Hawkins Squadron Meeting via Zoom, February 11: TAMUG’s New National Security Multi-Mission Vessel

Friends and Colleagues:

Please join us online this coming Thursday, February 11, 2021 at 7 p.m. Central Time for a special meeting of the Charles E. Hawkins Squadron of the Texas Navy Association in Galveston. This meeting will be held online, and the public is invited to attend. The meeting will be hosted on Zoom, and also live-streamed on Facebook. Login details will follow in this space.

Our special guest will be Colonel Michael E. Fossum, USAFR (Ret.), Chief Operating Officer of Texas A&M University at Galveston (left), and Superintendent of the Texas A&M Maritime Academy. Colonel Fossum is a veteran of three space flights with more than 194 days in space and more than 48 hours in seven spacewalks during his 19 years as an astronaut. During his last mission in 2011, Fossum served as the Commander of the International Space Station. He has logged over 2,000 hours in 35 different aircraft throughout the course of his career. Fossum earned a Bachelor of Science degree in Mechanical Engineering from Texas A&M University and was commissioned as an officer in the U.S. Air Force in 1980. He is also a graduate of the US Air Force Test Pilot School and has earned Master of Science degrees in Systems Engineering and Physical Science/Space Science.

Colonel Fossum’s presentation will focus on recent approval for the construction of a new National Security Multi-Mission Vessel (NSMV), that will be assigned to the Texas A&M Maritime Academy in Galveston. The NMSV is a new class of ships being built in a partnership between private industry and U.S. Department of Transportation’s Maritime Administration (MARAD), that represent a major advancement for the training of the U.S. merchant marine and will also be able to respond to humanitarian and natural disasters. The NSMV series are the first ships designed and built to serve as a training platform for future U.S. merchant mariners. Historically the maritime academies have used retired vessels from the commercial industry, the U.S. Navy, or even from the Military Sealift Command (MSC) and its predecessor the Military Sea Transportation Service (MSTS) adapted to fulfill the training purpose.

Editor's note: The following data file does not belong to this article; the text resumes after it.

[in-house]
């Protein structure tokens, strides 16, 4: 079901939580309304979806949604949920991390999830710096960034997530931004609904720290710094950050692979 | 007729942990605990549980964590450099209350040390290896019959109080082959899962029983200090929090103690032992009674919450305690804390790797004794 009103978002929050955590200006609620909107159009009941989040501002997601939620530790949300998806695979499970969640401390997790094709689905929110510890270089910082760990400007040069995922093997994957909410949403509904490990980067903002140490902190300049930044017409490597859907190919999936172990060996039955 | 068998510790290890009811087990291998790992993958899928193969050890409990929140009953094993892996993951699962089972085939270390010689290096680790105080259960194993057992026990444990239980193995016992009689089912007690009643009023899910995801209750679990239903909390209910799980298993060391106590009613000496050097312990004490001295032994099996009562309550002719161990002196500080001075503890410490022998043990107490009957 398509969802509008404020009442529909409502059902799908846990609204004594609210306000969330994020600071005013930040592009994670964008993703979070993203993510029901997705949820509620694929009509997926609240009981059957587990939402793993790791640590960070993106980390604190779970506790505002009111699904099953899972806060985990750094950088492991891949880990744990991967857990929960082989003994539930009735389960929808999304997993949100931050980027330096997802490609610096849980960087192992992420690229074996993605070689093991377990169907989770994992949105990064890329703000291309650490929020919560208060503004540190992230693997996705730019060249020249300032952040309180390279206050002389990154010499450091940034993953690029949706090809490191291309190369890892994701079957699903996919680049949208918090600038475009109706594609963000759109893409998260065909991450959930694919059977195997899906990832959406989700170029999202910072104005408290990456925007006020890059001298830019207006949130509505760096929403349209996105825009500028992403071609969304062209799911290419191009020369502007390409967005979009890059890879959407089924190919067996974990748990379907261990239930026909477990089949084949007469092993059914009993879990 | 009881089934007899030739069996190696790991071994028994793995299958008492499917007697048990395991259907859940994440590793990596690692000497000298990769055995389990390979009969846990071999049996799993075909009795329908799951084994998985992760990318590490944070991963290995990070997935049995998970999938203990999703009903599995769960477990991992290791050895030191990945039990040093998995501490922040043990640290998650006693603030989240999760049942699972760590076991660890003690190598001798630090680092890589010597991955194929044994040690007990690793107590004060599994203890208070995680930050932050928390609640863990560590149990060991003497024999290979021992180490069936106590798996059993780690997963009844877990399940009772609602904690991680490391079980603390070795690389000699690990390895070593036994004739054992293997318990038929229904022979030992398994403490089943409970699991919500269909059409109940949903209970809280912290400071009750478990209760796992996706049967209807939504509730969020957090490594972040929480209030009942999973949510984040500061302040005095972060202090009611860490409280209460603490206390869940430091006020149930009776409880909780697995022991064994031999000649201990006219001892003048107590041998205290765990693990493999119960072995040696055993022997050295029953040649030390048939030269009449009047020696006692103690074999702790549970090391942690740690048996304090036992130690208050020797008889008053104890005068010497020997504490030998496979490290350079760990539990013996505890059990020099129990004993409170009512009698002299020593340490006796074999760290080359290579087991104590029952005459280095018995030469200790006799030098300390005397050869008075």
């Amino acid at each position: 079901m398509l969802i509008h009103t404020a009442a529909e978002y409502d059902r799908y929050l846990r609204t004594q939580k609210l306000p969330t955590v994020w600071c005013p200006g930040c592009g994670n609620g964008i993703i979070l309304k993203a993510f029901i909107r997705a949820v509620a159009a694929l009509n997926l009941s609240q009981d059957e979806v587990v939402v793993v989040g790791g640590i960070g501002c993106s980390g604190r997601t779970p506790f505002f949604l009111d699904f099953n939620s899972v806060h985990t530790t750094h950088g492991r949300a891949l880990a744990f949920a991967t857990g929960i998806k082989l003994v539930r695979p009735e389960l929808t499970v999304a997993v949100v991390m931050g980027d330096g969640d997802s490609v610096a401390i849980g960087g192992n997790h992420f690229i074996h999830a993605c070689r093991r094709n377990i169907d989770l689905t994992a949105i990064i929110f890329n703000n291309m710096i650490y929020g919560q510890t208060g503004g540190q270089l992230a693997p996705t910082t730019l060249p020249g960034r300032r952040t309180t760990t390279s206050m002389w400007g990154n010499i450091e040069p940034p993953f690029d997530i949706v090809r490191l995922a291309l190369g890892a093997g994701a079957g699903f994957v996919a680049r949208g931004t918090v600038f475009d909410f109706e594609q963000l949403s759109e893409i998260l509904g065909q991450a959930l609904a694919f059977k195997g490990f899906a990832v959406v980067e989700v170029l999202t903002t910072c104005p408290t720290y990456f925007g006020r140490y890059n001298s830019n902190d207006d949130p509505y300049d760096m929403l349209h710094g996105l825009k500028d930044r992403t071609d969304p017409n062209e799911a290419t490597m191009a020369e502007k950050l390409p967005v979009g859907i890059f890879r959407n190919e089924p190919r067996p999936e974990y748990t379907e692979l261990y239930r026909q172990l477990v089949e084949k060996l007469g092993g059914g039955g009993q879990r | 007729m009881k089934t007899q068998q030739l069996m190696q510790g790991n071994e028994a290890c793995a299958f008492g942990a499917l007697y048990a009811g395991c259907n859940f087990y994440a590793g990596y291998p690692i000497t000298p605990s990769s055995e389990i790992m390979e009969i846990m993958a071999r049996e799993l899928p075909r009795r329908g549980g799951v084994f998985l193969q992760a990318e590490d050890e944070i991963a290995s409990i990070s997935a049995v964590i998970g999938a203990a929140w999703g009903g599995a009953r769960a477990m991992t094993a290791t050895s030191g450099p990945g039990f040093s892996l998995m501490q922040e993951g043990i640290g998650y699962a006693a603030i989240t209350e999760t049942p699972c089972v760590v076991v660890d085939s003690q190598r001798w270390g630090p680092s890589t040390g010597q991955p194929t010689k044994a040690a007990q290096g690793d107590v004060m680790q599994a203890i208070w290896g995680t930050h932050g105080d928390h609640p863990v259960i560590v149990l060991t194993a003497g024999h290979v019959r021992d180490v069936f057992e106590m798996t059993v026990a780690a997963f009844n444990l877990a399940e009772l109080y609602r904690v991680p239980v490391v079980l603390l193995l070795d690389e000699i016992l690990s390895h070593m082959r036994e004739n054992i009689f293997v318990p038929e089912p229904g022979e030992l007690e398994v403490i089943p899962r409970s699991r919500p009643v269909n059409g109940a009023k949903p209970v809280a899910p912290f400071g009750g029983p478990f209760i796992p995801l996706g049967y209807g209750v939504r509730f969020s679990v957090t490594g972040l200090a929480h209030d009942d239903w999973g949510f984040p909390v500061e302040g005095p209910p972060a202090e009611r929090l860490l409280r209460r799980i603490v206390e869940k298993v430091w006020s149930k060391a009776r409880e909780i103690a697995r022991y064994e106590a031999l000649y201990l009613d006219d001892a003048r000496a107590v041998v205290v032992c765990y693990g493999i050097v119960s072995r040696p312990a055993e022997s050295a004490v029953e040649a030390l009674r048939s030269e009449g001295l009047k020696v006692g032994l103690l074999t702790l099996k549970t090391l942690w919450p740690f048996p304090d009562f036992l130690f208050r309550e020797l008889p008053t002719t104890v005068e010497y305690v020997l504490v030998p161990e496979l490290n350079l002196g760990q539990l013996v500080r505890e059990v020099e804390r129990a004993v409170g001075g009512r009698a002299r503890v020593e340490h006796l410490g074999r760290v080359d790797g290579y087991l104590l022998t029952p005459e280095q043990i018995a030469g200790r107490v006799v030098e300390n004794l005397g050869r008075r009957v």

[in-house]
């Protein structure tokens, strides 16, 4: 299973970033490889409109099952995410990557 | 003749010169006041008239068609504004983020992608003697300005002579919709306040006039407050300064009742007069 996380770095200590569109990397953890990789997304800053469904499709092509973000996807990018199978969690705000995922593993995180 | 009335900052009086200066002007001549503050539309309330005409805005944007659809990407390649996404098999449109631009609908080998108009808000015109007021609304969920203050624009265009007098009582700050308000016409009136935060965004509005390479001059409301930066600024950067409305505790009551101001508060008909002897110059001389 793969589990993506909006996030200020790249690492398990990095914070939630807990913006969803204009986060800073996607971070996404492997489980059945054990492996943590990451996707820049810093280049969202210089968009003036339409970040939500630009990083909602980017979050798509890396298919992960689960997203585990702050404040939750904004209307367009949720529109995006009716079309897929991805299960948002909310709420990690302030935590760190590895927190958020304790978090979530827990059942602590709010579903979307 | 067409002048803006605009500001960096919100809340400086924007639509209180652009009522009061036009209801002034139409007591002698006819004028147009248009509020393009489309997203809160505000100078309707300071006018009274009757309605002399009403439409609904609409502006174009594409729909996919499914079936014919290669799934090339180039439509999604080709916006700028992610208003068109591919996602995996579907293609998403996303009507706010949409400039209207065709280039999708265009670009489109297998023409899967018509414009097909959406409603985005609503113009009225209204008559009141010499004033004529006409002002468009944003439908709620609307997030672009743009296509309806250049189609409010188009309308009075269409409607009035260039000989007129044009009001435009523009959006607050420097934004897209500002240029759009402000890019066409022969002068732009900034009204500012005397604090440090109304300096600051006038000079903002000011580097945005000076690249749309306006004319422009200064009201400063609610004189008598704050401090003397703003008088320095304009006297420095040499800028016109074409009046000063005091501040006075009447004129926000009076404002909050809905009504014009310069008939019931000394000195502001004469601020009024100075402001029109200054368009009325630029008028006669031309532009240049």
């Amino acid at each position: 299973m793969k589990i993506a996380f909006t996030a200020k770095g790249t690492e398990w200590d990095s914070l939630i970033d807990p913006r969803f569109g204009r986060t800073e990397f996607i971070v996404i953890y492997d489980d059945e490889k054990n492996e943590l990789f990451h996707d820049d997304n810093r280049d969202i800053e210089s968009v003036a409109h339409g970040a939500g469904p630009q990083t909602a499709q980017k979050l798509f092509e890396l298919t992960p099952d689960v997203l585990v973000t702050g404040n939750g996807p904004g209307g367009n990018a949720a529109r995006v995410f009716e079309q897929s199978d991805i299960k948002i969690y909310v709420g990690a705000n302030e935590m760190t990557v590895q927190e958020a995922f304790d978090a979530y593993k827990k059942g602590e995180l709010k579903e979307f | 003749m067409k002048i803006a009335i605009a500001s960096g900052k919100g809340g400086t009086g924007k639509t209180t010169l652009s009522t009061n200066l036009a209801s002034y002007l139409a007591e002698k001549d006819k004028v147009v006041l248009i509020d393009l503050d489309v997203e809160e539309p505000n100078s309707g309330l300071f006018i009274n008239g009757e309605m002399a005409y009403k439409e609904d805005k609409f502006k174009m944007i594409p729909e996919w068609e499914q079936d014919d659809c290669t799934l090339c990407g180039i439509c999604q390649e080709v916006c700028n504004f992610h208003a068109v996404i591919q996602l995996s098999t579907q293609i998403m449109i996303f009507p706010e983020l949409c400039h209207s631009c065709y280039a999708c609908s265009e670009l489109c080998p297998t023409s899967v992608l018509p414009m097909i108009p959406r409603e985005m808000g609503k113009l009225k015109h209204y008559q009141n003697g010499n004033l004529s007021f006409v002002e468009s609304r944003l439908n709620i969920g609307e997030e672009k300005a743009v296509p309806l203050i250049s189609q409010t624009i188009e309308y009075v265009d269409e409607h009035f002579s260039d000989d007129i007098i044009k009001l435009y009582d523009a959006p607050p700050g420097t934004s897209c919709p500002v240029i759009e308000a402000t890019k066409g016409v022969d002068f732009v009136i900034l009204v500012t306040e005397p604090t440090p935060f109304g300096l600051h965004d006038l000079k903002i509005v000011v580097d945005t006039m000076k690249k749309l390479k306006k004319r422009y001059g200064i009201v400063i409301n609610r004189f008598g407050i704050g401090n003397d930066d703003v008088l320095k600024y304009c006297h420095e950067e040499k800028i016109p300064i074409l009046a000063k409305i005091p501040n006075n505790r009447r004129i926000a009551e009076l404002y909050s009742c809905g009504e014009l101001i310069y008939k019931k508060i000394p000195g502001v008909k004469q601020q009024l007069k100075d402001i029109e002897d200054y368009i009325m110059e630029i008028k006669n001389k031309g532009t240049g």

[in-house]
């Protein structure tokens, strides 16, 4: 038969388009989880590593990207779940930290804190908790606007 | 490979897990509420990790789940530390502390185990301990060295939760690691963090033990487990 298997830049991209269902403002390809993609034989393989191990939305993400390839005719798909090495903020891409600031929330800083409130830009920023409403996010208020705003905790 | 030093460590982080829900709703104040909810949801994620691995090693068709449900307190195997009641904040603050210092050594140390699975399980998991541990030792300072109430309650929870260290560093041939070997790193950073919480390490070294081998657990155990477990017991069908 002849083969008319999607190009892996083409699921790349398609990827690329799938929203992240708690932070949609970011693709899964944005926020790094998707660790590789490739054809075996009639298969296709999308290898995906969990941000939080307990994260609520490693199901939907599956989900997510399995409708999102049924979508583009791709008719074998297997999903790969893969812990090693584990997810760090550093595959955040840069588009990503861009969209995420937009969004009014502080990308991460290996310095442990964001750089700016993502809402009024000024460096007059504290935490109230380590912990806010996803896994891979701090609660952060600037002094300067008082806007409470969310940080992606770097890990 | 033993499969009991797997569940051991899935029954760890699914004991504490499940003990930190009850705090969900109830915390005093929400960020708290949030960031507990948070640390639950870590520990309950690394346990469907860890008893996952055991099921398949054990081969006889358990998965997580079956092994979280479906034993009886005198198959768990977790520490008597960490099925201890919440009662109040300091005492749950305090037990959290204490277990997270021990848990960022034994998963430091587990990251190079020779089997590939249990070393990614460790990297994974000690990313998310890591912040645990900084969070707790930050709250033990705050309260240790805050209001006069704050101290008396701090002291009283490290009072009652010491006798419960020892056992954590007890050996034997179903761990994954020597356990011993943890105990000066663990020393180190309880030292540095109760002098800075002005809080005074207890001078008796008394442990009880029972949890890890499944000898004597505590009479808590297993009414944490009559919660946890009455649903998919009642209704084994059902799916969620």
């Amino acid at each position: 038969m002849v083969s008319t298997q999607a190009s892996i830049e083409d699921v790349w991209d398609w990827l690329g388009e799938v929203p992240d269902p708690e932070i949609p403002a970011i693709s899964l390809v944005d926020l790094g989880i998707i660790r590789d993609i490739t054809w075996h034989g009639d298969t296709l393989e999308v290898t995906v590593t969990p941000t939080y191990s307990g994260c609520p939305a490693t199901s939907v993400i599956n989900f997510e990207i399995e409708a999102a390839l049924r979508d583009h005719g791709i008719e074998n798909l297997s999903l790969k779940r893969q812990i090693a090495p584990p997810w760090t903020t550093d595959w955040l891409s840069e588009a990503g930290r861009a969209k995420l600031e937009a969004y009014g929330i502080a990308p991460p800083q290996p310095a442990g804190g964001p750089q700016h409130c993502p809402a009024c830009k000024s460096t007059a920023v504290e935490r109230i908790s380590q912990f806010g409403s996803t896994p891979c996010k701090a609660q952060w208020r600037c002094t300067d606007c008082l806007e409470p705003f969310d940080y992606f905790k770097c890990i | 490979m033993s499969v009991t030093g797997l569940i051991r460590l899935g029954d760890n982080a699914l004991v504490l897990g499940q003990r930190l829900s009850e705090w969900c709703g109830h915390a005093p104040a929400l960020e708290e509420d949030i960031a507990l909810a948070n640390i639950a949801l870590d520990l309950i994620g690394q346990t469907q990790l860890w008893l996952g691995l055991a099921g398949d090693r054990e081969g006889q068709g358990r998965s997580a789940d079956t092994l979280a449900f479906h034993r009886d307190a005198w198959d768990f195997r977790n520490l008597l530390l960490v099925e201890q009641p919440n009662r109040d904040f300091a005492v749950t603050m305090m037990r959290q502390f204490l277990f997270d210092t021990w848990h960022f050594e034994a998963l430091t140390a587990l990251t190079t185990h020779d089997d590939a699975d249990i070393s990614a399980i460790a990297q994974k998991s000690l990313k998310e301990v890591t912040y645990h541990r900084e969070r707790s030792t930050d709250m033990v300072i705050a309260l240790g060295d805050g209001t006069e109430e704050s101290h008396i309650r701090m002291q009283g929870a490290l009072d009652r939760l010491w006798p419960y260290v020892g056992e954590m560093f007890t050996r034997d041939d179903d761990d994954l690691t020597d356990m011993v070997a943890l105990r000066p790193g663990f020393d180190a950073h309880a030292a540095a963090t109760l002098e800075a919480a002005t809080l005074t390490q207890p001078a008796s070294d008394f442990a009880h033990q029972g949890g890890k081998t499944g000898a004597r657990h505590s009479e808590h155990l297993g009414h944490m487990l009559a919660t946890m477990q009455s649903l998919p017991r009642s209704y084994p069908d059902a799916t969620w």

The new ships are designed to replace the aging and outdated fleet of training vessels used by state maritime academies to provide required at-sea training. Each of the vessels will be 525 feet in length and outfitted with eight classrooms, a full training bridge, lab spaces, an auditorium, roll-on/roll-off ramps, a cargo crane, and berths for 600 cadets. In their alternate role of disaster relief, they have space available for hospital facilities and can accommodate up to 1,000 humanitarian workers.

The Texas Navy Association is a private, 501(c)(3) organization, dedicated to preserving and promoting the historical legacy of the naval forces of the Republic of Texas, 1835-46. The mission of the Texas Navy Association is to preserve and promote an appreciation of the historic character and heroic acts of the Texas Navy; to promote travel by visitors to historical sites and areas in which the Texas Navy operated; to conduct, in the broadest sense, a public relations campaign to create a responsible and accurate image of Texas; and to encourage Texas communities, organizations, and individuals, as well as governmental entities, to participate with actions and money, in pursuit of these goals. Membership in the Texas Navy Association is open to all persons age 16 and over who have an interest in Texas history and want to help support the goals of the organization.